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The facility should strive to bring the SSI rate down below the expected level for the types of patients and surgeries that the facility has.

Plan of Action

In order to achieve better-than-average results in the SSI rates for our facility, there are a number of tactics that can be used. The first is that the culture of the organization needs to emphasize safety to a degree greater than the current degree. As of now, there is no particular focus on SSIs, and this contributes to a culture where there is little accountability with respect to the SSI rates, or to individual SSI cases. The organization must improve the accountability, so that staff members are specifically held accountable for the mistakes that they make that result in an SSI.

Beyond culture, there are specific things that the organization can do to promote an improved rate of SSI. The first is…

Works Cited:

Anderson, D. (2009). Surgical site infections. Division of Infectious Diseases, Duke University Medical Center. Retrieved September 29, 2012 from http://www.hapmd.com/home/hapmdcom/public_html/wp-content/uploads/2009/03/cirugia/bibliografica-cx/20110504_articulo_2.pdf

Barie, P. & Eachempati, S. (2005). Surgical site infections. The Surgical Clinics of North America. Vol. 85 (6) 1115-35.

Harbarth, S., Samore, M., Lichtenberg, D. & Carmeli, Y. (2000). Prolonged antibiotic prophylaxis after cardiovascular surgery and its effect on surgical site infections and antimicrobial resistance. Circulation. Vol. 101 (2000) 2916-2921.

Lauwers, S. & de Smet, F. (1998). Surgical site infections. Acta Clin Belg. Vol 53 (5) 303-310.

Containing Hospital-Related Infections
Words: 478 Length: 2 Pages Document Type: Essay Paper #: 70018888
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hospitals is the spread of MSA (staphylococcus aureus). This pathogen remains a leading cause of hospital-acquired infection. Current 'typing' methods for the genome to identify the pathogen include "phage typing, multi-locus sequence typing (MLST) and pulsed-field gel electrophoresis (PFGE)" but these methods "have serious limitations when used to investigate the finer details of infection outbreaks" (Price et al. 2013: 14). This is why the use of whole genome sequencing that allows scientists to create distinctions up to a single nucleotide is useful. Whole genome sequences can be used to classify and characterize genetic differences in a far more refined fashion than previous methods "and additionally provides information about the genetic basis of phenotypic characteristics, including antibiotic susceptibility and virulence" (Price et al. 2013: 14). Local-level awareness of the history of disease transmission allows a more carefully matched protocol for treatment as well as improves tracking. "Combined with epidemiological data, such…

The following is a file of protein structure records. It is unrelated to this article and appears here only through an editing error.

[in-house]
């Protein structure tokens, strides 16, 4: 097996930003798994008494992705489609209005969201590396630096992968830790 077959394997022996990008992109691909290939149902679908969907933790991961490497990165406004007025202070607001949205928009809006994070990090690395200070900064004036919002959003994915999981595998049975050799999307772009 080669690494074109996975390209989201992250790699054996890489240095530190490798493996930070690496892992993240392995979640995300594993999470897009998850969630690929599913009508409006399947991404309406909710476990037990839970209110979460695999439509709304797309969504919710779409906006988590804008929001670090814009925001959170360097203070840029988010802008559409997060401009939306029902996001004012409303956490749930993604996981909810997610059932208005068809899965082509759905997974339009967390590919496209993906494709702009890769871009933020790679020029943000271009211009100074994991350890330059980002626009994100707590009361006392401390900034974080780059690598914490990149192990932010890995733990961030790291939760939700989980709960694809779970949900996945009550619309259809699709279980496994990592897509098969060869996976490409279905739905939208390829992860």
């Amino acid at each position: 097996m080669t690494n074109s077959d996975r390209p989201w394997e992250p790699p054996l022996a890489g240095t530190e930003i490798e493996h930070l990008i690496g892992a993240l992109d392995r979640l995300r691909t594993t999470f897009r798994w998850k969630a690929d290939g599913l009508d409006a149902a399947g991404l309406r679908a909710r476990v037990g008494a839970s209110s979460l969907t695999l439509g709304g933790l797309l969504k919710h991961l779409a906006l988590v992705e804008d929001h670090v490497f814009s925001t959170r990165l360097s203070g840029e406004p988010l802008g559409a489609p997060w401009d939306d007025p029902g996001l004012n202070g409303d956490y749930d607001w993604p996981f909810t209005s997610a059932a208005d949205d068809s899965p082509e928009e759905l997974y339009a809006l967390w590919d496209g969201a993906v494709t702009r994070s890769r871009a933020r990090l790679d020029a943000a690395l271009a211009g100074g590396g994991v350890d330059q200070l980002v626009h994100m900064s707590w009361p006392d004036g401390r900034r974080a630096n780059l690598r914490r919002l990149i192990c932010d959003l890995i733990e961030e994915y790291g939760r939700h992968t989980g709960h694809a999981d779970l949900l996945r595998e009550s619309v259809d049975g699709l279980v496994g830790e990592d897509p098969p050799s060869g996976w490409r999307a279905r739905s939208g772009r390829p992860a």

References

Blot, S.I. (2002 et al.). Outcome and attributable mortality in critically Ill patients with bacteremia involving methicillin-susceptible and methicillin-resistant Staphylococcus aureus. Archives of Internal Medicine, 162(19):2229-35.

Price, J.R. (2013) .Whole genome sequencing in the prevention and control of Staphylococcus aureus infection. Journal of Hospital Infection, 83: 14-21.

HIV Infection and Its Implications
Words: 2318 Length: 7 Pages Document Type: Essay Paper #: 8730084
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Human Immunodeficiency Virus (HIV)

Description of the communicable disease

Infection by the Human Immunodeficiency Virus (HIV) has become a global epidemic. It causes acquired immune deficiency syndrome (AIDS). The major causal sources of this communicable disease are through semen, blood, breast milk of infected mothers, and vaginal fluid. In addition, the virus can be found in sweat, saliva, and also tears; however, in the latter cases, generally not in sufficient amounts to cause spreading of the virus to another individual. The main common means of being infected with HIV are through having unprotected sex and through sharing of needles. HIV may be transferred through unprotected heterosexual or homosexual anal, vaginal, and perhaps oral sex. Even though the risk of infection is minimal with oral sex, there remains the same imperative to use protection such as a condom in the course of oral sex. Due to new treatments, the risk of…

References

Aids.gov. (2015). Global HIV / AIDS Organizations. Retrieved 19 May 2014 from:  https://www.aids.gov/federal-resources/around-the-world/global-hiv-aids-organizations/ 

Body and Health Canada. (2015). HIV / AIDS. Retrieved 19 May 2014 from:  http://bodyandhealth.canada.com/channel_condition_info_details.asp?channel_id=1020&relation_id=70907&disease_id=1&page_no=2 

Cabieses Valdes, B.B. (2011). The living conditions and health status of international immigrants in Chile: Comparisons among international immigrants, and between them and the Chilean-born.

CDC. (2012). CDC Global Health Strategy 2012 -- 2015. Retrieved 19 May 2014 from:  http://www.cdc.gov /globalhealth/strategy/pdf/CDC-GlobalHealthStrategy.pdf

Control Chart Is The Author
Words: 1619 Length: 5 Pages Document Type: Research Paper Paper #: 6748796